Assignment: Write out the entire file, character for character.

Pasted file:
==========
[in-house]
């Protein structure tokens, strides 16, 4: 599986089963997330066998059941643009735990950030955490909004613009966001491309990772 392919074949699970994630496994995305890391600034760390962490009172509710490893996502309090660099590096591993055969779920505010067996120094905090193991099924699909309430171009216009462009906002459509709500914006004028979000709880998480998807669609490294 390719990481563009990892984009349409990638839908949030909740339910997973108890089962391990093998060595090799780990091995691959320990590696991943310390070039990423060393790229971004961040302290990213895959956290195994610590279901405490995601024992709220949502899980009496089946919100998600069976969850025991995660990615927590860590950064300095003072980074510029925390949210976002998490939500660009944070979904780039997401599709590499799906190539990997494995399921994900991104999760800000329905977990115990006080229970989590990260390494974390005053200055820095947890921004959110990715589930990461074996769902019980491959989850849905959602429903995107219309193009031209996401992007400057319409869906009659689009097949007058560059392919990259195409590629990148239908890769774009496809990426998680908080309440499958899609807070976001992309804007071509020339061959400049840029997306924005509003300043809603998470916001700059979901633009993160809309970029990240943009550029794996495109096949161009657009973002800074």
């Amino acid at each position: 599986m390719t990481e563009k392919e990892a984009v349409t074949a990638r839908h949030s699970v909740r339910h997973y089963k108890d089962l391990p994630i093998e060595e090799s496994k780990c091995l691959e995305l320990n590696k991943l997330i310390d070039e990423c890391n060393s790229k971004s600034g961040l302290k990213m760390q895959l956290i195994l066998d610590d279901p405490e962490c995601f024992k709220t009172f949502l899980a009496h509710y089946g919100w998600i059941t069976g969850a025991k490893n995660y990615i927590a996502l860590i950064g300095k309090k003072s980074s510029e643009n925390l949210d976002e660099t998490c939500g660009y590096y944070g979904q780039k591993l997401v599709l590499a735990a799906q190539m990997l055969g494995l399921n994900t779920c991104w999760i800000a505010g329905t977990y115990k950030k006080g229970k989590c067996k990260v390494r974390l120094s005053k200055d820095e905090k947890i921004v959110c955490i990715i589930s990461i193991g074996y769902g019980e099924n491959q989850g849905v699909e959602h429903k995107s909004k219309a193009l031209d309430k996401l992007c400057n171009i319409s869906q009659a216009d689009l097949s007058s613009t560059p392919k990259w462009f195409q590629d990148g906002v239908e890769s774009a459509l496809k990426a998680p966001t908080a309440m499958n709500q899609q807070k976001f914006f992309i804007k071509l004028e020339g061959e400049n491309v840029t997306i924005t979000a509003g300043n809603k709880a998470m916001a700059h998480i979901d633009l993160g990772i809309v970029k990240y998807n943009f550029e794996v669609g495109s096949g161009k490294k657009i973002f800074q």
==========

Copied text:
[in-house]
């Protein structure tokens, strides 16, 4: 599986089963997330066998059941643009735990950030955490909004613009966001491309990772 392919074949699970994630496994995305890391600034760390962490009172509710490893996502309090660099590096591993055969779920505010067996120094905090193991099924699909309430171009216009462009906002459509709500914006004028979000709880998480998807669609490294 390719990481563009990892984009349409990638839908949030909740339910997973108890089962391990093998060595090799780990091995691959320990590696991943310390070039990423060393790229971004961040302290990213895959956290195994610590279901405490995601024992709220949502899980009496089946919100998600069976969850025991995660990615927590860590950064300095003072980074510029925390949210976002998490939500660009944070979904780039997401599709590499799906190539990997494995399921994900991104999760800000329905977990115990006080229970989590990260390494974390005053200055820095947890921004959110990715589930990461074996769902019980491959989850849905959602429903995107219309193009031209996401992007400057319409869906009659689009097949007058560059392919990259195409590629990148239908890769774009496809990426998680908080309440499958899609807070976001992309804007071509020339061959400049840029997306924005509003300043809603998470916001700059979901633009993160809309970029990240943009550029794996495109096949161009657009973002800074």
């Amino acid at each position: 599986m390719t990481e563009k392919e990892a984009v349409t074949a990638r839908h949030s699970v909740r339910h997973y089963k108890d089962l391990p994630i093998e060595e090799s496994k780990c091995l691959e995305l320990n590696k991943l997330i310390d070039e990423c890391n060393s790229k971004s600034g961040l302290k990213m760390q895959l956290i195994l066998d610590d279901p405490e962490c995601f024992k709220t009172f949502l899980a009496h509710y089946g919100w998600i059941t069976g969850a025991k490893n995660y990615i927590a996502l860590i950064g300095k309090k003072s980074s510029e643009n925390l949210d976002e660099t998490c939500g660009y590096y944070g979904q780039k591993l997401v599709l590499a735990a799906q190539m990997l055969g494995l399921n994900t779920c991104w999760i800000a505010g329905t977990y115990k950030k006080g229970k989590c067996k990260v390494r974390l120094s005053k200055d820095e905090k947890i921004v959110c955490i990715i589930s990461i193991g074996y769902g019980e099924n491959q989850g849905v699909e959602h429903k995107s909004k219309a193009l031209d309430k996401l992007c400057n171009i319409s869906q009659a216009d689009l097949s007058s613009t560059p392919k990259w462009f195409q590629d990148g906002v239908e890769s774009a459509l496809k990426a998680p966001t908080a309440m499958n709500q899609q807070k976001f914006f992309i804007k071509l004028e020339g061959e400049n491309v840029t997306i924005t979000a509003g300043n809603k709880a998470m916001a700059h998480i979901d633009l993160g990772i809309v970029k990240y998807n943009f550029e794996v669609g495109s096949g161009k490294k657009i973002f800074q």